Another Monday… another U.S. dollar decline.
Granted, the ISM report showed that the U.S. service sector is “growing.” And yes, Goldman Sachs gave bank stocks a lift. Yet it was further U.S. dollar devaluation that bolstered the extent of the market’s gains of 10/5/2009.
Simply put, the U.S. dollar’s weakness demonstrates the enormous impact of the carry trade on market direction. By the same token, there is one country's markets which aren’t benefiting from the dollar’s woes… and that’s Japan.
The Japanese yen is getting stronger… much stronger. On the surface, this helps Japan ETFs on U.S. exchanges, as investors here are picking up currency gains from the foreign stock exposure. However, Japan is entirely dependent on exports; a strong yen all but ensures trouble in selling products to other nations.
Indeed, the world’s 2nd largest economy exibited far greater contraction in 2009 than any other developed country. Moreover, early projections for Japan GDP in 2010 are less robust than the U.S., Canada, France, Germany or Australia.
Off the March lows, the yen has gained 10% on the greenback. If funds like CurrencyShares Yen Trust (NYSEARCA:FXY) continue to chart this path, Japan may find itself in a world of hurt.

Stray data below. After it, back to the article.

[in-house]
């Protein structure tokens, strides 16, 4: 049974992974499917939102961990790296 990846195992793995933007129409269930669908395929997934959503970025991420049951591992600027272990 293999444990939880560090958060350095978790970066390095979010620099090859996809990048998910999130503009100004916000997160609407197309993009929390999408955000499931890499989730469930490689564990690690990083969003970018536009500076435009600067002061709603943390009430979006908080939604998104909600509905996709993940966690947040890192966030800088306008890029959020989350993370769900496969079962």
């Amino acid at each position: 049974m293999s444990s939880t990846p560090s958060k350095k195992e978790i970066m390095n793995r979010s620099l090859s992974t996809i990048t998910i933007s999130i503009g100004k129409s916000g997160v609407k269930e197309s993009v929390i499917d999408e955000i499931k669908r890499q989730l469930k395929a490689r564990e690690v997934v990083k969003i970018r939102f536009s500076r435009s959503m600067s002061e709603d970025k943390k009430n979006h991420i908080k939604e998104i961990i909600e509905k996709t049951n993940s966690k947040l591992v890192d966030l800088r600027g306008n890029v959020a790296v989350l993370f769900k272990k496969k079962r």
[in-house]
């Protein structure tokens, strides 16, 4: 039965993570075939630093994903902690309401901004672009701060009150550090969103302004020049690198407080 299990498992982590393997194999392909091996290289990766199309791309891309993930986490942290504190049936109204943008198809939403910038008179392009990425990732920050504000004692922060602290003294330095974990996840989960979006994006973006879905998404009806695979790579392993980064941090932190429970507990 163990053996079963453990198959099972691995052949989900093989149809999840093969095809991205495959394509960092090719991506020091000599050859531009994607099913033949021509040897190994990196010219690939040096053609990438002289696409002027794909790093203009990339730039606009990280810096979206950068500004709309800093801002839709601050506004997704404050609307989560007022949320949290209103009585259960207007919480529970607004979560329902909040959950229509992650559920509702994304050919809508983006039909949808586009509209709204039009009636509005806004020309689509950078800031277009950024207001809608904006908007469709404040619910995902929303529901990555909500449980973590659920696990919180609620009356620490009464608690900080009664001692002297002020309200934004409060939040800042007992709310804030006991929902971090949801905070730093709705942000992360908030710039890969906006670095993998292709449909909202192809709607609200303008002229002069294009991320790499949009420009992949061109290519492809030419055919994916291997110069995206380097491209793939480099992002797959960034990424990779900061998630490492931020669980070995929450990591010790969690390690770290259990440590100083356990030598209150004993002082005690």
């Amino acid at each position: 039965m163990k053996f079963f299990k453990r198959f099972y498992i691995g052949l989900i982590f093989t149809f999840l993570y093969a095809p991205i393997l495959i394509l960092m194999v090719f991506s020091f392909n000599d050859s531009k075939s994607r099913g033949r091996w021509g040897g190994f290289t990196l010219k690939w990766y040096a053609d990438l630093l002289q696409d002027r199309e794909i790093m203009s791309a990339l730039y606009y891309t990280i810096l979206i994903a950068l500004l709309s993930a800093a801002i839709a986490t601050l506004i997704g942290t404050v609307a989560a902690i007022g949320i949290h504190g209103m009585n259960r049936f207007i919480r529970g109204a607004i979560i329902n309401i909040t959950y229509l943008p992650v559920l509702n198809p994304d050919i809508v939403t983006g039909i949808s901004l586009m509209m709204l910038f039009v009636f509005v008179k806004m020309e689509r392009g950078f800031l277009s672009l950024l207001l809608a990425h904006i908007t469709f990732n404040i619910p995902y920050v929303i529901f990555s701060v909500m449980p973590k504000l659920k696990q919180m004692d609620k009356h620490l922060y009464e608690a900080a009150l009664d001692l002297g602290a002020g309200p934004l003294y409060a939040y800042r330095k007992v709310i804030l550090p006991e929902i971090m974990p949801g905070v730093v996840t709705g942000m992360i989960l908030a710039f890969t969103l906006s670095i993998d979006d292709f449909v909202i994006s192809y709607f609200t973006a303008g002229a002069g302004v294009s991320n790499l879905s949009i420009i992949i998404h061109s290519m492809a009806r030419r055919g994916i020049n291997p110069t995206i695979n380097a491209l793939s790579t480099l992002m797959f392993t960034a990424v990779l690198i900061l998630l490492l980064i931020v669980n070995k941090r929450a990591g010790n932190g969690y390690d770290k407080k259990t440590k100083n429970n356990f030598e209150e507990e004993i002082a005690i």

One may wonder, is this really hurting Japan ETFs? Aren’t international investments doing well, clear across the board?
Most of the Japan ETFs are struggling with marginal gains or negative year-to-date returns. You might not find more disheartening results than the negative numbers on iShares MSCI Japan (NYSEARCA:EWJ) (-0.21%), iShares Japan TOPIX 150 (NYSEARCA:ITF) (-0.75%), or PowerShares FTSE RAFI Japan (PJO) (-2.14%).
And the concerns don’t end there. While the price on most ETFs are handily above short-term trendlines (i.e., 50-day moving average), the Japan ETFs mentioned above are all 4% below the line. it follows that if the newly elected government in Japan doesn’t find a way to stimulate export growth and/or lower the value of the yen, Japanese investment market woes may spread like a new strain of flu.
Full Disclosure: Gary Gordon, MS, CFP is the president of Pacific Park Financial, Inc., a Registered Investment Adviser with the SEC. The company may hold positions in the ETFs, mutual funds and/or index funds mentioned above.